A Story from Somalia

The following is an excerpt from James Orbinski’s An Imperfect Offering.  I’ve just begun the book, and I’m intrigued to read more of what he has to say: both of the extremely despairing and beautiful, his work as a humanitarian doctor, and his views on politics.

Here, Orbinski describes his first act as a humanitarian doctor.  In October 1992, after arriving in Baidoa, Somalia (known at the time as the City of Death), assigned as MSF’s (Médecins Sans Frontières/Doctors Without Borders) medical coordinator, he noticed some movement within one of the morgue tents.  After first turning away and not wanting to know what this could mean, he looked and saw that the wind was strong enough to move a tent flap.  But then the man’s eyes fluttered.  He was laying among the dead.

He weighed less than 70 pounds, and I thought him light as I tried to catch his arm from falling.  I did this without thinking.  I acted not as I thought I should but as I had no choice but to do.

All the beds inside the medical tent were taken, so I laid him on the ground.  A helper put a blanket over him.  She was irritated and told me impatiently that he had been moved to the morgue because there was not enough time or people to look after all of the patients, and in any case, he was going to die anyway.  At that moment, I felt rage at the efficiency of placing the living among the dead.  And I felt despair – for him, for myself.  I could be him, dependent on the actions of a stranger for the hope of at least dignity in death.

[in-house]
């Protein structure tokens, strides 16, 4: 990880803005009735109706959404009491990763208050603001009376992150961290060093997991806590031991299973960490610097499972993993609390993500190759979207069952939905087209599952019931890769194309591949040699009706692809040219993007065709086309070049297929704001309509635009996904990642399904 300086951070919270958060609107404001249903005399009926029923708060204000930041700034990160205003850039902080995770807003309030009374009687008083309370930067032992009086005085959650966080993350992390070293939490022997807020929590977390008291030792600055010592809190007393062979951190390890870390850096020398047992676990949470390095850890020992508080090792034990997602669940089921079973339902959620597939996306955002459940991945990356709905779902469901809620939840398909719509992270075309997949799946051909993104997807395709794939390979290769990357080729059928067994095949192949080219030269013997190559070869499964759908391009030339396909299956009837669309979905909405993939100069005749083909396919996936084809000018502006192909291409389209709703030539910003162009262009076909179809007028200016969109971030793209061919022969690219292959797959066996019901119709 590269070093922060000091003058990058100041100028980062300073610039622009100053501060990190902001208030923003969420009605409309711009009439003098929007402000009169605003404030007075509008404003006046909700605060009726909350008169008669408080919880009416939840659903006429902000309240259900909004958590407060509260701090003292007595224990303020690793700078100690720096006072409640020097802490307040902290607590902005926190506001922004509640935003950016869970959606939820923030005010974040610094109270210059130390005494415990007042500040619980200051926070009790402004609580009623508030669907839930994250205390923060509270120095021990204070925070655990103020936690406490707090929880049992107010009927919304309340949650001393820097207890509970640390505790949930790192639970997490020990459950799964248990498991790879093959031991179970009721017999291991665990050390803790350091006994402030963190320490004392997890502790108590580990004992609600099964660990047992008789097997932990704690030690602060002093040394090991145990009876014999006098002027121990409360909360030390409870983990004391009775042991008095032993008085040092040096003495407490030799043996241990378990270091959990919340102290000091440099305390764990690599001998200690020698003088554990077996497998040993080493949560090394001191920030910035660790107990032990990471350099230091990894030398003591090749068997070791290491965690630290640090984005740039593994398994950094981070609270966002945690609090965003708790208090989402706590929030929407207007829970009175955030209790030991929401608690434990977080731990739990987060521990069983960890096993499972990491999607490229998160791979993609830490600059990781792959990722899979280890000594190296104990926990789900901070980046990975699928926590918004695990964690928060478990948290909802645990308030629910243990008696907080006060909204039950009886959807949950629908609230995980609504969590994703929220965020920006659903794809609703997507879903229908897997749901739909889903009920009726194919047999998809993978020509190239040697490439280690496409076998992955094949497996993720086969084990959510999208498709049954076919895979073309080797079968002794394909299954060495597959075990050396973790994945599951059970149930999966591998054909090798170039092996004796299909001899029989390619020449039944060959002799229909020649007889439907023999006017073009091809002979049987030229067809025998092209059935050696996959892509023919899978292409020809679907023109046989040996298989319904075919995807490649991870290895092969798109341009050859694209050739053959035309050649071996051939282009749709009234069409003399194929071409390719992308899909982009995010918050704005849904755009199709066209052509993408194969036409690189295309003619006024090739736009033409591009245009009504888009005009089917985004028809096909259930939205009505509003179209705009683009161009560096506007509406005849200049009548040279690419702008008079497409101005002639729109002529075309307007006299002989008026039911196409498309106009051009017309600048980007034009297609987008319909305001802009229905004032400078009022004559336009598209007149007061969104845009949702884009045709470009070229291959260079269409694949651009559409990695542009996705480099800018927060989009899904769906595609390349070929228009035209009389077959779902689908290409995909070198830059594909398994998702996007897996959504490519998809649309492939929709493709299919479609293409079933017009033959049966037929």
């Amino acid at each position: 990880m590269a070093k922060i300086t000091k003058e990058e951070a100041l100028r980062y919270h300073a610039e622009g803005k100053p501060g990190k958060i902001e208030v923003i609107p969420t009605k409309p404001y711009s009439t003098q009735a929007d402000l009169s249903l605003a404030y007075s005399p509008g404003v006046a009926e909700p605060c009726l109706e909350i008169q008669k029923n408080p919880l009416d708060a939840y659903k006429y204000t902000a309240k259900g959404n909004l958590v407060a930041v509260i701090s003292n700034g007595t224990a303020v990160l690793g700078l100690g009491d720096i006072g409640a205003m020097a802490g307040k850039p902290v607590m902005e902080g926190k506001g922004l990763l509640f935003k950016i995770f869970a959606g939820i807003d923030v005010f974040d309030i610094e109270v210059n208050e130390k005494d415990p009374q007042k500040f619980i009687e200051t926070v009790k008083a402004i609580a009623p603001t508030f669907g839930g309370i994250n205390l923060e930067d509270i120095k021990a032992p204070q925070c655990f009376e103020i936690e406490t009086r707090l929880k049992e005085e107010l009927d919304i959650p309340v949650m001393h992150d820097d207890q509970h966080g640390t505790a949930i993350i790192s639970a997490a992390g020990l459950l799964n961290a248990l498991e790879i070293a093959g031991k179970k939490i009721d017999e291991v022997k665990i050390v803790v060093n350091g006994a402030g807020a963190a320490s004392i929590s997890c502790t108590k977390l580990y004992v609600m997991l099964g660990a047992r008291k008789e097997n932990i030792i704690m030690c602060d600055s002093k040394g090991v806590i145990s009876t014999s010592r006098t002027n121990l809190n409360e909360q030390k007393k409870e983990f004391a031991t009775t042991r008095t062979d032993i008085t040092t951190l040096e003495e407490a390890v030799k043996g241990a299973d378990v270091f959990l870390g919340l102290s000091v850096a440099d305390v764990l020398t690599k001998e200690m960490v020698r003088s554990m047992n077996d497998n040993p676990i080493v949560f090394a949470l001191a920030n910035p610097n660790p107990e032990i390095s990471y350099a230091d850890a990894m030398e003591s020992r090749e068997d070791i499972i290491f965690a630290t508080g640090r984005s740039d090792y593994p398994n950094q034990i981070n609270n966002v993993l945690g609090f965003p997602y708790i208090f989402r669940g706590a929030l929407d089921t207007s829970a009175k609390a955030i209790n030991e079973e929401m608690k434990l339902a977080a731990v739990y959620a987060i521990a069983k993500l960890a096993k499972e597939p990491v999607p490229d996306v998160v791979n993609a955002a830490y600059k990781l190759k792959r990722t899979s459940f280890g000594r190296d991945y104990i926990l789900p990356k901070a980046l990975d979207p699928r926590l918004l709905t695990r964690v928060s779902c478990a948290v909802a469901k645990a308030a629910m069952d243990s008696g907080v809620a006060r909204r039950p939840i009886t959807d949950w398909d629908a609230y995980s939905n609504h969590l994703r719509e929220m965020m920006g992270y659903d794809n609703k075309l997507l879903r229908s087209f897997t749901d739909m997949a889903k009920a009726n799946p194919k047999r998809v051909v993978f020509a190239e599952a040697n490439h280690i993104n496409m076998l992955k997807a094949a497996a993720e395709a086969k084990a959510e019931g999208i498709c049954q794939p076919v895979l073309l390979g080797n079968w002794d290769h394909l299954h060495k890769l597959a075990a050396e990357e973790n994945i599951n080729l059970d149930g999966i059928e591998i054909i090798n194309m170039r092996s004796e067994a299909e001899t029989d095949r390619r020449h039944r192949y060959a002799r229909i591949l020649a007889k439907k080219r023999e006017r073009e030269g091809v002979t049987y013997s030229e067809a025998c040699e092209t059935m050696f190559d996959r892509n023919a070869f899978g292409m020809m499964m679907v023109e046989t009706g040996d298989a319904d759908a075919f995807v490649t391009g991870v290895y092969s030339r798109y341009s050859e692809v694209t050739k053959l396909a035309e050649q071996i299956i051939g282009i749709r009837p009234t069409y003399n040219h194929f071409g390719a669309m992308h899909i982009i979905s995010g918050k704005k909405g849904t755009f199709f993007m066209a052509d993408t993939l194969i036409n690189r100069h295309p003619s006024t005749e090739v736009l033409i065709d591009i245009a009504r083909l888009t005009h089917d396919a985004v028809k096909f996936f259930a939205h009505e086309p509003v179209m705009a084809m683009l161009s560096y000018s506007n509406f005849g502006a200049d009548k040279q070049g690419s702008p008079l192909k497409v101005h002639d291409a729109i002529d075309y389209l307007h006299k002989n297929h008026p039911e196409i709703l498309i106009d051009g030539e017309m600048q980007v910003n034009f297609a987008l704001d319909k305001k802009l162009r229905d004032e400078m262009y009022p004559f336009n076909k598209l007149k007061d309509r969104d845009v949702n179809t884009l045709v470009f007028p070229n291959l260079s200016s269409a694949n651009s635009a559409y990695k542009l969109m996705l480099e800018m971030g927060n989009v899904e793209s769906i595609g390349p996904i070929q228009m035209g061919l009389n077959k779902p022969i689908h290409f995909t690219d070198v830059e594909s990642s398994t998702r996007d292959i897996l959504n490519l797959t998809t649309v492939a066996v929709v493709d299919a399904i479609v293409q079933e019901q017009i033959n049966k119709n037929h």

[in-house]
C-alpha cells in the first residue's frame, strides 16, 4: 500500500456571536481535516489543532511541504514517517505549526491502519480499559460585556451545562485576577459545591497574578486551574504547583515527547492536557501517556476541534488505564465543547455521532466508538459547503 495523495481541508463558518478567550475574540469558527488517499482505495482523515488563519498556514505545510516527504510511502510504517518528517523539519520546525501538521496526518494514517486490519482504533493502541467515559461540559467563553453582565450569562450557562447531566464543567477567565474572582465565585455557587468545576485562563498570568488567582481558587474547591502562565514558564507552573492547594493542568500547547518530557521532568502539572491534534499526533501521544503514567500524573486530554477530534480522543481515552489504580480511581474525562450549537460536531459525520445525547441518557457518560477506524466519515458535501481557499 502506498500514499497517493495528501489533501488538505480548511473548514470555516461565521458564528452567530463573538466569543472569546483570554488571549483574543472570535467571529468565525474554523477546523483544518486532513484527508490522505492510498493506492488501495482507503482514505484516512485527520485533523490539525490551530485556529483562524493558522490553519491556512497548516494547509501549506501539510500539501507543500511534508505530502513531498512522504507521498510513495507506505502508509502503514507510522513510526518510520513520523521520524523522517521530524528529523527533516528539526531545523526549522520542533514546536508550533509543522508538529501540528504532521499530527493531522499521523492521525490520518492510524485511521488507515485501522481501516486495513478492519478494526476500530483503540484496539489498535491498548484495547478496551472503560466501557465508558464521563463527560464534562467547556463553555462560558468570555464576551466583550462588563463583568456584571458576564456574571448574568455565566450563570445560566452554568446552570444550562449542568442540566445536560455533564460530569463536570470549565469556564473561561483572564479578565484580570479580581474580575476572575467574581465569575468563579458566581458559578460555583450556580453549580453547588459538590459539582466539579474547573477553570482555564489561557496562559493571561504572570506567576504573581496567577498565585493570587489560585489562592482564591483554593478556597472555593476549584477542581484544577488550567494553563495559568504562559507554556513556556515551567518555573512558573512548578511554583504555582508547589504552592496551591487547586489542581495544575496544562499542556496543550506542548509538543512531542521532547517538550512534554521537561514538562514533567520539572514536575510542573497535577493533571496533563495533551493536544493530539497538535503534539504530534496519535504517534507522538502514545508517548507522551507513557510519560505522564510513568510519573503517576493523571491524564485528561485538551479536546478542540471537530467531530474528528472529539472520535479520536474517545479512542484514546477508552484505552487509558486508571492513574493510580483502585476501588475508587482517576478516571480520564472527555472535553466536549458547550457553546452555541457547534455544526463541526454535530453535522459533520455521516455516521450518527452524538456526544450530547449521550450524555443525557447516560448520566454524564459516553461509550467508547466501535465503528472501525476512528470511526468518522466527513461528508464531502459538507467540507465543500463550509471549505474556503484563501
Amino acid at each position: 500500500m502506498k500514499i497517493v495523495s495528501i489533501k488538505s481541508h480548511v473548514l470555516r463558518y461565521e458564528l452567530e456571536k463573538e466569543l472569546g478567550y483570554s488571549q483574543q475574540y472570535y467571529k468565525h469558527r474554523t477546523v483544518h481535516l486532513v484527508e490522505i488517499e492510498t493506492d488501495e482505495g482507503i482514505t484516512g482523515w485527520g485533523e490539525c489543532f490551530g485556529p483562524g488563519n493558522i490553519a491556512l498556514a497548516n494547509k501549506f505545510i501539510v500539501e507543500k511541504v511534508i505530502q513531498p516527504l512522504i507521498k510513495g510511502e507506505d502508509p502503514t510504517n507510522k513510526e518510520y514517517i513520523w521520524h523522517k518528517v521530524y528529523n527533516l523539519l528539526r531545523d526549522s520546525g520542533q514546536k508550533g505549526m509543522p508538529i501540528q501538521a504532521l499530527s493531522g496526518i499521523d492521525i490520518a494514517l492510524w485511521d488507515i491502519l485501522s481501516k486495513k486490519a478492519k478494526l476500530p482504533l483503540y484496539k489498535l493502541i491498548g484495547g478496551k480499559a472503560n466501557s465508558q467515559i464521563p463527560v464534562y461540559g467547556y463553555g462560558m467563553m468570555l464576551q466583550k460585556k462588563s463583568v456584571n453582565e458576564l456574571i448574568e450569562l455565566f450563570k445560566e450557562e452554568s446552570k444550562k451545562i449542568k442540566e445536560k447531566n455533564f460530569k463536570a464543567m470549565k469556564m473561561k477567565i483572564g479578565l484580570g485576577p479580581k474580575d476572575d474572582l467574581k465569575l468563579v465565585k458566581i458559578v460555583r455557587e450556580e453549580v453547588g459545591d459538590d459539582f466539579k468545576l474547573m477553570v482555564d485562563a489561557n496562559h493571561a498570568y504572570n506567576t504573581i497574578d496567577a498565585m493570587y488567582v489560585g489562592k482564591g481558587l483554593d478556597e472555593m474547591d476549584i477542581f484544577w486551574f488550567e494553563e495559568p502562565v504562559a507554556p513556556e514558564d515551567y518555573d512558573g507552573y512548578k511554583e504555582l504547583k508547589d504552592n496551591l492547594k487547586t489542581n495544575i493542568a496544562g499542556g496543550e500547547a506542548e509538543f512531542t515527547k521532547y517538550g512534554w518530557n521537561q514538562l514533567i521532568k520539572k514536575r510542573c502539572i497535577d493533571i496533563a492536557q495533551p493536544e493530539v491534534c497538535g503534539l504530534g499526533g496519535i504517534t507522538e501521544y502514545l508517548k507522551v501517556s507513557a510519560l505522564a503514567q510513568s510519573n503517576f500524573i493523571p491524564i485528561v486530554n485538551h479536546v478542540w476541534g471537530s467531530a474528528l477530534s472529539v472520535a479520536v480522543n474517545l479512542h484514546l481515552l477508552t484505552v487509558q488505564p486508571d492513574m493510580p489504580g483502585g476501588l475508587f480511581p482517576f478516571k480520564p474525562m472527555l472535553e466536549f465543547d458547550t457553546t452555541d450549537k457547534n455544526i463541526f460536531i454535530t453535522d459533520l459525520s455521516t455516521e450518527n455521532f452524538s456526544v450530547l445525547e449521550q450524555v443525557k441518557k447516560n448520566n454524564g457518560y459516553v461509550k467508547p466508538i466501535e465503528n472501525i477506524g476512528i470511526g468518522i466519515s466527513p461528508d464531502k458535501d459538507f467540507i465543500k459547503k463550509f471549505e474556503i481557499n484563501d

His eyes opened and closed.  He shivered under the blanket, and soon he was dead.  This was the last violated remnant of a fuller life.  I didn’t even know his name, but I knew he had been someone’s son, someone’s friend and possibly someone’s husband, someone’s father.  What choices led to civil war and famine, leaving hundreds of thousands of people like this man to suffer in this way, at this time, in the last decade of the twentieth century.

These kinds of stories are atrocious.  But they also must be told.  For our world is filled with choices, Orbinski sees humanitarianism “as a challenge to political choices that too often kill or allow others to be killed”.  If we do not know the effects of such choices – the real life stories of people and their communities – we have little motivation to change political choices, to raise our voice, to speak out against injustice, violence, dehumanization, or genocide.

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